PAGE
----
Ben Buckler Gun Battery
|Ben Buckler Gun Battery|
|Ben Buckler, Sydney|
Disappearing gun at Ben Buckler Gun Battery
The Ben Buckler Gun Battery was constructed in 1892 as one of a set of three coastal defence fortifications for Sydney Harbour, the other two being Signal Hill Battery at Watsons Bay and the Shark Point Battery in Vaucluse. These fortifications were the last link in Sydney’s outer defence perimeter, which was intended to defend Sydney from bombardment by an enemy vessel standing off the coast. The fortifications built in the 1890s around Sydney's eastern suburbs were the culmination of some twenty years of construction of harbour defense installations that reflected the changing policy of the time to meet new technologies, threats and styles of warfare.
The Ben Buckler Battery is a rare, intact concrete 1890s gun emplacement, which was designed and developed for the new BL 9.2 inch (234 mm) Mk VI breech-loading 'counter bombardment' British Armstrong 'disappearing' gun. The Australian colonies bought 10 of these, three for Sydney, plus an extra barrel, four for Victoria at Fort Nepean and Fort Queenscliff, and two for Adelaide, South Australia, purchased in 1888. The Adelaide guns were never installed at Fort Glenelg and the British government bought them back in 1915. The barrel of the gun that had been installed at Signal Hill Battery survives and was on public display at the Royal Australian Artillery Museum at North Fort, North Head before the museum closed in 2010.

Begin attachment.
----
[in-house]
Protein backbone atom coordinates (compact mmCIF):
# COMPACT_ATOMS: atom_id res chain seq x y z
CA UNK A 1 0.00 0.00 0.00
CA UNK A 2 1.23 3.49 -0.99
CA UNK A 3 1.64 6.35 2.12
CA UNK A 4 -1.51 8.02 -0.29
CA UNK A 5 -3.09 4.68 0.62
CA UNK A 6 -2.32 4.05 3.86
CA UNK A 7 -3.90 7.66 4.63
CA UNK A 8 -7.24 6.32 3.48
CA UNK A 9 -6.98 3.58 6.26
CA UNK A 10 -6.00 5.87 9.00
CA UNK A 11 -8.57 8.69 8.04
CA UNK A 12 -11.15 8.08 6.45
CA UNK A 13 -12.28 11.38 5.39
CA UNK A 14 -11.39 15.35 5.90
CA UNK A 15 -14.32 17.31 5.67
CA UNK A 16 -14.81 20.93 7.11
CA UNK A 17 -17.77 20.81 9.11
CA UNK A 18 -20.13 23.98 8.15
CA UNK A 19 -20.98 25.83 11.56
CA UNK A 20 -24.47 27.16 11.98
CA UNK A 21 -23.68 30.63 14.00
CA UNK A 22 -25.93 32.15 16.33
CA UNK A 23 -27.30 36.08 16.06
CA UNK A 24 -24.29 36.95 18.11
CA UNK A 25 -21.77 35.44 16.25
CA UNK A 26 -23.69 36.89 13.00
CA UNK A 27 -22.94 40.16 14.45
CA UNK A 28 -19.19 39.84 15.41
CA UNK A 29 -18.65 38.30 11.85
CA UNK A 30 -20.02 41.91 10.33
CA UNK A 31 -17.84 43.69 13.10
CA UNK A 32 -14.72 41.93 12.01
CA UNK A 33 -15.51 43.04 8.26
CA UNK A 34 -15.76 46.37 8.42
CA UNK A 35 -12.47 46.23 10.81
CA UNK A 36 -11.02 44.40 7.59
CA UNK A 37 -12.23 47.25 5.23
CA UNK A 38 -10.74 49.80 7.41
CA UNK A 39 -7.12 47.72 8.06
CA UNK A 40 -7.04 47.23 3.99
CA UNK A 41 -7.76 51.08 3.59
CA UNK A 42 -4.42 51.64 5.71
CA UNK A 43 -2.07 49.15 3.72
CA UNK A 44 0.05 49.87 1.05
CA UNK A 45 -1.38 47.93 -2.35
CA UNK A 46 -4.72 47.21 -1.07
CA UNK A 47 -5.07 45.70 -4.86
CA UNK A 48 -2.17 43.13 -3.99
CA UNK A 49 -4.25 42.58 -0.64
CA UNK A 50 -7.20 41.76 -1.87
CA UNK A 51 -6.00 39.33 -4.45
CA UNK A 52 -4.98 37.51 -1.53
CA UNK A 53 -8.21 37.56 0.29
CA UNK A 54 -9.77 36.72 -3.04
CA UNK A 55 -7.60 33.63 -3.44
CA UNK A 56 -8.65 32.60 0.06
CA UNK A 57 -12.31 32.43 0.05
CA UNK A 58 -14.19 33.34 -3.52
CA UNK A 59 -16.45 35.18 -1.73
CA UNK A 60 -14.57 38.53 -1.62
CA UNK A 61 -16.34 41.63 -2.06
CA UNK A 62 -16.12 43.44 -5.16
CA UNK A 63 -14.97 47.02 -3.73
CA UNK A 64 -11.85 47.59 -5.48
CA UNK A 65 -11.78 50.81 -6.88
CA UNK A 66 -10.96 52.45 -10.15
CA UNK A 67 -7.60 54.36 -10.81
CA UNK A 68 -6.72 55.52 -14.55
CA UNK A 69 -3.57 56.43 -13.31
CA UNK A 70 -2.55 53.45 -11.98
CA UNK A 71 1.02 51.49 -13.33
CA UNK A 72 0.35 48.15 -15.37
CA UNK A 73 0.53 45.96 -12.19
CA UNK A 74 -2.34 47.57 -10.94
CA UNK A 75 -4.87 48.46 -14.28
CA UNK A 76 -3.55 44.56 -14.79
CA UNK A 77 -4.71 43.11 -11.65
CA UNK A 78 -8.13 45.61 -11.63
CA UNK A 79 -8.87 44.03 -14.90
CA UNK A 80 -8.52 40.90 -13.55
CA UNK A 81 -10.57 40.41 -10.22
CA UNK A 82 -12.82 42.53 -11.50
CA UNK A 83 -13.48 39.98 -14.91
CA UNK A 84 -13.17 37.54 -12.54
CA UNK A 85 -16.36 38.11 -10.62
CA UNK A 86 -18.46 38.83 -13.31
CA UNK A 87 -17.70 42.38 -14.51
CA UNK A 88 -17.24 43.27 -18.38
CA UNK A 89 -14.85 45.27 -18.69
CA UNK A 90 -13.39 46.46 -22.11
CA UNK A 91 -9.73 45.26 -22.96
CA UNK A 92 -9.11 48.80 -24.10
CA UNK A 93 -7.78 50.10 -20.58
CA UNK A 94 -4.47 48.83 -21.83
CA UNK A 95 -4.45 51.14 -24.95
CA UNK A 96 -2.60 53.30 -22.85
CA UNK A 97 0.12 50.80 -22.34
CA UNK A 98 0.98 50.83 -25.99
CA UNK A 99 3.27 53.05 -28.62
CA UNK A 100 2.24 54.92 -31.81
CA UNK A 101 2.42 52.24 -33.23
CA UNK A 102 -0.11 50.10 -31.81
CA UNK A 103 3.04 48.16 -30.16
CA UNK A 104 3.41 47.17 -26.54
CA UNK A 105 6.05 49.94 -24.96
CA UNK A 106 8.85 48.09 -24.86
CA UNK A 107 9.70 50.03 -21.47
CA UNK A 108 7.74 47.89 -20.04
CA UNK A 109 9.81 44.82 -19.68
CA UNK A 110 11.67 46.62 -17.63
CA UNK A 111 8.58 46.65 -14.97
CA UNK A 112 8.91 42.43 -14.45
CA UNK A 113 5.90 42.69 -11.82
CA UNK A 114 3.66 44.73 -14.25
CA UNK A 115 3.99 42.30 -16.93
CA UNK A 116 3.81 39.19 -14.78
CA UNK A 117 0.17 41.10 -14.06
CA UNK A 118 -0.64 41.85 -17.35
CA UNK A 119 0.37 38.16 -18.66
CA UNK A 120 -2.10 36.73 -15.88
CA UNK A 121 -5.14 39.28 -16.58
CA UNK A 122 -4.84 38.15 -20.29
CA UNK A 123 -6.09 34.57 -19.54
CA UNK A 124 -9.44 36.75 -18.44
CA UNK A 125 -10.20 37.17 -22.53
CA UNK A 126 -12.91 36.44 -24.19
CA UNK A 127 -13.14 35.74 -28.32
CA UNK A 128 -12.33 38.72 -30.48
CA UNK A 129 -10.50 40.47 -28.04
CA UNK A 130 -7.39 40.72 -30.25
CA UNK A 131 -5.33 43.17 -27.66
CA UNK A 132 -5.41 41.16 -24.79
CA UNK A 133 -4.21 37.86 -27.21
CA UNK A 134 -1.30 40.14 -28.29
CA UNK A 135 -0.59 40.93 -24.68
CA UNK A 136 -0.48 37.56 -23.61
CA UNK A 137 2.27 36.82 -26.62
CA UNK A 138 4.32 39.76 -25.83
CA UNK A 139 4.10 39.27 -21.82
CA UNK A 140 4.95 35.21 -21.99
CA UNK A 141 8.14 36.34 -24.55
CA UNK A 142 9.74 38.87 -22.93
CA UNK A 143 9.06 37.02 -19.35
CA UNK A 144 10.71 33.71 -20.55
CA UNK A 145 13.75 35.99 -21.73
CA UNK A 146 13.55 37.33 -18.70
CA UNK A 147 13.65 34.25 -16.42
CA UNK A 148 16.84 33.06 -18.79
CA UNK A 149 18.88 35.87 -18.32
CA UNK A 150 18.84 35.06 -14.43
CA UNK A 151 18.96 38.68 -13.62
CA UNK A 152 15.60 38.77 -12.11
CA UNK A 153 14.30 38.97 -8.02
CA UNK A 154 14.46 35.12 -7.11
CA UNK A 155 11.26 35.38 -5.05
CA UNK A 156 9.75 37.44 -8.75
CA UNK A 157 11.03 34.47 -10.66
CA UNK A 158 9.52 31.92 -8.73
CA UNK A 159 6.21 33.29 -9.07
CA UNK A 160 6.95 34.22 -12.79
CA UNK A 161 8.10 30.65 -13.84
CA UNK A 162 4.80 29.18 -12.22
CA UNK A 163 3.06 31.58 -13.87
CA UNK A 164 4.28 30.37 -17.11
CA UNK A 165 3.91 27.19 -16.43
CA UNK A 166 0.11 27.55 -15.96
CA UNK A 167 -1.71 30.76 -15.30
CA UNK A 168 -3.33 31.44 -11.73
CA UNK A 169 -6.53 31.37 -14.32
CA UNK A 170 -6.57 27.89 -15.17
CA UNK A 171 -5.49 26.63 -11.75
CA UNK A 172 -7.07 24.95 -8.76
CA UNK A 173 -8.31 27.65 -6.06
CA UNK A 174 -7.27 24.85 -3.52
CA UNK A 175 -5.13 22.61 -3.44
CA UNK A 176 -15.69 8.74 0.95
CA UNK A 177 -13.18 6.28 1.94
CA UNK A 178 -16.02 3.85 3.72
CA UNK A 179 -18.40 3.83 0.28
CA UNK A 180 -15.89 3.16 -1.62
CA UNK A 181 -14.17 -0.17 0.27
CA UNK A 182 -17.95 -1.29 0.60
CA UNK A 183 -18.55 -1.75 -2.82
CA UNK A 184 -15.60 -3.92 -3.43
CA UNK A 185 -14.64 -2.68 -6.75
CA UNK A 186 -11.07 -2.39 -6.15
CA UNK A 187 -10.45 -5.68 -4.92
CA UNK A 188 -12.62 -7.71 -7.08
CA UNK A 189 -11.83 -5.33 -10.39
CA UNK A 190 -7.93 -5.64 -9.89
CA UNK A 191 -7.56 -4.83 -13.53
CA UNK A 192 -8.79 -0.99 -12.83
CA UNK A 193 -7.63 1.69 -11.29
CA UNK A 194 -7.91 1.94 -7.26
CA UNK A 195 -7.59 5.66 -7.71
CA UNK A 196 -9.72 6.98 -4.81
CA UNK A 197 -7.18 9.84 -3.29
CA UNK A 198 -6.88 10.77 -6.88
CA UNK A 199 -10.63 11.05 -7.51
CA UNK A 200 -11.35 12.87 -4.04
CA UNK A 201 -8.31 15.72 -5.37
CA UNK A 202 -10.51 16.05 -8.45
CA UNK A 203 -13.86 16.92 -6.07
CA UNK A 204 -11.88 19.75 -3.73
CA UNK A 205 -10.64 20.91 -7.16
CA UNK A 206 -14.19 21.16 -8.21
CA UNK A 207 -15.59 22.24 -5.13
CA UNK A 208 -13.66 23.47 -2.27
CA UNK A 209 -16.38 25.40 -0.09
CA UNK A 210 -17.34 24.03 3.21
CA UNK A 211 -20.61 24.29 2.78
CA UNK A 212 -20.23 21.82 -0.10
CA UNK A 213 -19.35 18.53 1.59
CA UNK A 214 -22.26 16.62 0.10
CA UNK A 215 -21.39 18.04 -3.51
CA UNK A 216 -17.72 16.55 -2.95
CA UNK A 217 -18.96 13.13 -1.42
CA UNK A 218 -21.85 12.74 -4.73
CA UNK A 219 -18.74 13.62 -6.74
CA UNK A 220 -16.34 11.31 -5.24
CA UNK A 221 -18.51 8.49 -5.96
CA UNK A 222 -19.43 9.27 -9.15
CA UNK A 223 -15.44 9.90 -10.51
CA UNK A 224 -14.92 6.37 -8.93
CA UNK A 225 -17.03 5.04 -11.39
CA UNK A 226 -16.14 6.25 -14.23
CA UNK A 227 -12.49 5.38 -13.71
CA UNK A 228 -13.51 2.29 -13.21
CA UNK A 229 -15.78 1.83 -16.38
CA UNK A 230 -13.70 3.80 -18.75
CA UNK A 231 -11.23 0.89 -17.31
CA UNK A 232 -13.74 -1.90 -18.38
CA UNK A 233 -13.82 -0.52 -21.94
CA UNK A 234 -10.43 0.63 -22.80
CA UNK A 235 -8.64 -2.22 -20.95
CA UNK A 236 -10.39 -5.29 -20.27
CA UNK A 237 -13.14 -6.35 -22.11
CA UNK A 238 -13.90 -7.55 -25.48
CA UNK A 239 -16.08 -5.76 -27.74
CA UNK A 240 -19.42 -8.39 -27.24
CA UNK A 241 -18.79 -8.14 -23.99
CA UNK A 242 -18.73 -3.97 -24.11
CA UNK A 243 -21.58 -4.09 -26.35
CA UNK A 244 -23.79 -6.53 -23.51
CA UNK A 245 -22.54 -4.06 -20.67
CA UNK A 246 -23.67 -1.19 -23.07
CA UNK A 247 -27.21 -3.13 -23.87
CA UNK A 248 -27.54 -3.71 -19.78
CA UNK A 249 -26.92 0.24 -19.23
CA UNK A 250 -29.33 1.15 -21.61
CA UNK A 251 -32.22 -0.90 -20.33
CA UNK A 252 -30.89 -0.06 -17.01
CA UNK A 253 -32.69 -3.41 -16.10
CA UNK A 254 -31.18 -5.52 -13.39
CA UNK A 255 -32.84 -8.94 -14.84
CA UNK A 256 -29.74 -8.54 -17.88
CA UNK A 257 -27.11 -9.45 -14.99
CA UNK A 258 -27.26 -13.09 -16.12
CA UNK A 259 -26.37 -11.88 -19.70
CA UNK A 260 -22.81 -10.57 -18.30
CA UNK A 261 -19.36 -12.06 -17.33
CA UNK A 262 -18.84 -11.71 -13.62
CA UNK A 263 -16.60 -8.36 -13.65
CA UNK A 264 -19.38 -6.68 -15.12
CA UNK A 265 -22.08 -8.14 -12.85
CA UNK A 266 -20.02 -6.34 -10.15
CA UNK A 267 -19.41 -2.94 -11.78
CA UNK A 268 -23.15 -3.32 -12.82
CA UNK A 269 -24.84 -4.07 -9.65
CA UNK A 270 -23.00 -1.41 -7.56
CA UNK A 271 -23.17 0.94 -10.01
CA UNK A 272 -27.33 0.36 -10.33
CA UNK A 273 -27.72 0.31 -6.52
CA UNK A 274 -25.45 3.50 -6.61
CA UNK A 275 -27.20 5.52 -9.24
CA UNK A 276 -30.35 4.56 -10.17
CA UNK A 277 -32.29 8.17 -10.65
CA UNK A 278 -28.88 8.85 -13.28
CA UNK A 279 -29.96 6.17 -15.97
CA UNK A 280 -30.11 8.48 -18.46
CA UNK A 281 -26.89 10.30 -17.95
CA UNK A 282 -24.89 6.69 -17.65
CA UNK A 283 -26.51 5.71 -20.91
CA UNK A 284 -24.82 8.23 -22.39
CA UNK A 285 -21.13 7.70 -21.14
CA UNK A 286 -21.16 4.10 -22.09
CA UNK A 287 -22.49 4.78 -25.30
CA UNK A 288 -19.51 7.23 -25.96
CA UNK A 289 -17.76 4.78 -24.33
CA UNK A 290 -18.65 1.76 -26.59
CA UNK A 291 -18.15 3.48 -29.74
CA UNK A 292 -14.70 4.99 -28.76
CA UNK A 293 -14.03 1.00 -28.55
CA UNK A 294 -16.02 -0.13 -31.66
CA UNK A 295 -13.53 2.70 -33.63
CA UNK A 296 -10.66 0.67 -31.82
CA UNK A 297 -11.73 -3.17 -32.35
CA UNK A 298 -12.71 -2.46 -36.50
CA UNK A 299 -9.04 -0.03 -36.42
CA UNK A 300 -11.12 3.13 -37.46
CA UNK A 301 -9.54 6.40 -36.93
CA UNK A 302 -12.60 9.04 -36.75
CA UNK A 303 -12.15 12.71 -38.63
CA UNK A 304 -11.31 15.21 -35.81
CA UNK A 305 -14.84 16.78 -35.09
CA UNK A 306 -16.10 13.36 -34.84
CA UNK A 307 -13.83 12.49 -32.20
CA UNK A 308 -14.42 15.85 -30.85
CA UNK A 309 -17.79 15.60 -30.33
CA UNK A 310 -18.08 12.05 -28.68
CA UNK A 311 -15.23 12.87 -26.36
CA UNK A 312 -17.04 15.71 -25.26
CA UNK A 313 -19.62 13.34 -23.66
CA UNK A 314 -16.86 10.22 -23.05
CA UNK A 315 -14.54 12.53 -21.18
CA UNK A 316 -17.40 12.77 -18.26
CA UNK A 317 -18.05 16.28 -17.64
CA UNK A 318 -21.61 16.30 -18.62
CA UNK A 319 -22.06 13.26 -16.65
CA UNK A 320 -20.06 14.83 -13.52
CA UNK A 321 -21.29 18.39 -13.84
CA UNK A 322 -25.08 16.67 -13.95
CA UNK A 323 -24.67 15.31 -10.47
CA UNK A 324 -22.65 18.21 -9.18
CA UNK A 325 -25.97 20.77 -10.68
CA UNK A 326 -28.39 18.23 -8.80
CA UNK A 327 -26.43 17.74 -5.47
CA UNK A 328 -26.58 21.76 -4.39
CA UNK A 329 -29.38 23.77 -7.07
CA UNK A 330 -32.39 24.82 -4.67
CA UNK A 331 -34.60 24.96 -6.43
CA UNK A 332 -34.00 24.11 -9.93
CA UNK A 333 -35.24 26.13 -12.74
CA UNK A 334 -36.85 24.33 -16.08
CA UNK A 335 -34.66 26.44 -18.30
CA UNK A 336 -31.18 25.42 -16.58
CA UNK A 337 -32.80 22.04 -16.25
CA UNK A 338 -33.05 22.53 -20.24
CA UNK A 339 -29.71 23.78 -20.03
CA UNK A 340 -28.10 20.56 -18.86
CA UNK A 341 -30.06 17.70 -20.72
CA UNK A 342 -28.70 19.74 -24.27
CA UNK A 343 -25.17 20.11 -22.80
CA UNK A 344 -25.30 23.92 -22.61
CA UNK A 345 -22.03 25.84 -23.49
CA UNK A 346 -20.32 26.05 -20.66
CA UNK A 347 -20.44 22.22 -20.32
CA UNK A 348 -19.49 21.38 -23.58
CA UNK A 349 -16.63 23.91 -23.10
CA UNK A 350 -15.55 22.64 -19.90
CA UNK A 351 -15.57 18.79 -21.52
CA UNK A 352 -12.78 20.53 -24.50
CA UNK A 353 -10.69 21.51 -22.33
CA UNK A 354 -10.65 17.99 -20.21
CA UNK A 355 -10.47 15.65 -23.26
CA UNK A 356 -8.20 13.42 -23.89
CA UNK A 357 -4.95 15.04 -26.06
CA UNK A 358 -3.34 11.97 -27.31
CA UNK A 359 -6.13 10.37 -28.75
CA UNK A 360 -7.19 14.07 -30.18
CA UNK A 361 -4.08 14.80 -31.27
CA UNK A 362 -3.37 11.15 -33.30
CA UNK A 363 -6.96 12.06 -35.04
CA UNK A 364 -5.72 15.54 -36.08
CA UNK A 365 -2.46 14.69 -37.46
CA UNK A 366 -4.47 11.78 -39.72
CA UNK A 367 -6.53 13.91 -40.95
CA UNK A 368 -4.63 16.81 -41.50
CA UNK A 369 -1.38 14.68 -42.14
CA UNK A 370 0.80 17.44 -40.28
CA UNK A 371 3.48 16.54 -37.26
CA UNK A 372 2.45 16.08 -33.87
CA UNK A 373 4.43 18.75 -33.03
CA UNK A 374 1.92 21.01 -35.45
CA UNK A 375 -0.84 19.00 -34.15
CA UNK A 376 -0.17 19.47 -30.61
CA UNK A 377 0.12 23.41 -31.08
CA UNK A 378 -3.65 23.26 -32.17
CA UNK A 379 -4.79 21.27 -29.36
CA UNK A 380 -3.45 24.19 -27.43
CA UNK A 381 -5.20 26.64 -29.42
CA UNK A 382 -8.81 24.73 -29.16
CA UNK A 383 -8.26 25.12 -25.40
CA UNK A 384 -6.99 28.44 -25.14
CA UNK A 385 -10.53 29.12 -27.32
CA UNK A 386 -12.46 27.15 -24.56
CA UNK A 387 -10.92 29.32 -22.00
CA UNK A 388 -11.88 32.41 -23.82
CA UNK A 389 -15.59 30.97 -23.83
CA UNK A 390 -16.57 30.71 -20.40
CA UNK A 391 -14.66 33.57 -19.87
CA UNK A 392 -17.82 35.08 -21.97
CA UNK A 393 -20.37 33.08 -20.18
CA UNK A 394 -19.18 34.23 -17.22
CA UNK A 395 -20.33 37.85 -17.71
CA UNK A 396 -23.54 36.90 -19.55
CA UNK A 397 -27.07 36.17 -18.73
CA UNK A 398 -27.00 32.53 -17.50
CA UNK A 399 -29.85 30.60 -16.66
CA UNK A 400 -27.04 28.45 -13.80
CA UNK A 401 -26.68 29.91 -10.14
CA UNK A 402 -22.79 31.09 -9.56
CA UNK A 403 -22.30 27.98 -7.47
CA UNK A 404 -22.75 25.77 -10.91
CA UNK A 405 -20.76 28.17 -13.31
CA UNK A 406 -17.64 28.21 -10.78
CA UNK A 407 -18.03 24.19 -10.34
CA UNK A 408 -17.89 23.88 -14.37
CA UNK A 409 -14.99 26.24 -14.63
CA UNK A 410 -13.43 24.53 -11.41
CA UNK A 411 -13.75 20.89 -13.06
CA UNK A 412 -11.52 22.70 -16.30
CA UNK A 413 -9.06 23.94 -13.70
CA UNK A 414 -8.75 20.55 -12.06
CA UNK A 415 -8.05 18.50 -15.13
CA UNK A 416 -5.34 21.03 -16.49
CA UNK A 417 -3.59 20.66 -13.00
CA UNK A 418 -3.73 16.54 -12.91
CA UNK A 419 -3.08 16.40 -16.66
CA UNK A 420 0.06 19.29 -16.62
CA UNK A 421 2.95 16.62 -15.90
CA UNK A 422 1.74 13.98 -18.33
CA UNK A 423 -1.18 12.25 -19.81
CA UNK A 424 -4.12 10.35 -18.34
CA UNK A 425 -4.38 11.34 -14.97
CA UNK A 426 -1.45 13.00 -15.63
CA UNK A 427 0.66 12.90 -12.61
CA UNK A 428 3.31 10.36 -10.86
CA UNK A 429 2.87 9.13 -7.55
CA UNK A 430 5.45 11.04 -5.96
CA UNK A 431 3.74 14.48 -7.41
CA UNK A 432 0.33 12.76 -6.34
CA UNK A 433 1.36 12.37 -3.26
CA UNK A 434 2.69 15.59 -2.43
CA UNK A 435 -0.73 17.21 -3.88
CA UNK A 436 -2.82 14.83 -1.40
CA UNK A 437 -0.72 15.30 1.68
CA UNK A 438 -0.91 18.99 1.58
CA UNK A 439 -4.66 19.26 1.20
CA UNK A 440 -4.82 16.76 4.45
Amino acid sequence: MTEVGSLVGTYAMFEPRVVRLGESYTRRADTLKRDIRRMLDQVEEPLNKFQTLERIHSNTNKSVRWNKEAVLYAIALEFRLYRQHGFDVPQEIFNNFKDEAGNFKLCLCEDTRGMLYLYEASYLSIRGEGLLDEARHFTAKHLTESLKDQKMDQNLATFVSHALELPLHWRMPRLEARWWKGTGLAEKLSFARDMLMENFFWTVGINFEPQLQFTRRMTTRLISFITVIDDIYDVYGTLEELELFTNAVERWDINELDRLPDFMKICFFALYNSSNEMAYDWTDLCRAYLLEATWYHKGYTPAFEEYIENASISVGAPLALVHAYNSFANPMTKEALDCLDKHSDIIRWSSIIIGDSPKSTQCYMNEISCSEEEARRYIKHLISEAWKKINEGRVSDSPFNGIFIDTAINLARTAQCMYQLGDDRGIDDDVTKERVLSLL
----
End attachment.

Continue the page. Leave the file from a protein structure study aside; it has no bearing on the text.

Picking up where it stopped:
The Ben Buckler gun, Serial Number 7319, is the only complete 9.2-inch in Australia and was the largest gun in New South Wales. The gun barrel weighed 22 tons and it took a total of thirty-six horses to transport the barrel from Victoria Barracks in Darlinghurst to the battery in North Bondi; the transit took over three weeks.
Soon after its arrival, the gun was installed on a hydraulically operated disappearing mount. The gun was located below ground level and beneath a domed iron shield set into a wall of reinforced concrete that was ten meters in diameter. The domed metal shield that covered the pit was intended to protect the gun from incoming shells.
Once the gun was loaded, the hydropneumatic action shunted it forward and up through a slot in the shield. After discharging, the recoil mechanism forced the gun back into its pit. This protected the gun crew while loading and made the gun a very difficult target for an enemy ship to hit.
Sometime in the 1950s the army vacated the site. The government was unsuccessful in finding a scrap metal buyer to remove the gun, so it buried the gun and gave the site over to parkland. The gun's existence was forgotten until it was rediscovered in the mid-1990s by Water Board engineers planning a new pipeline. It is now classed as an architectural relic and is under the protection of the Heritage Council.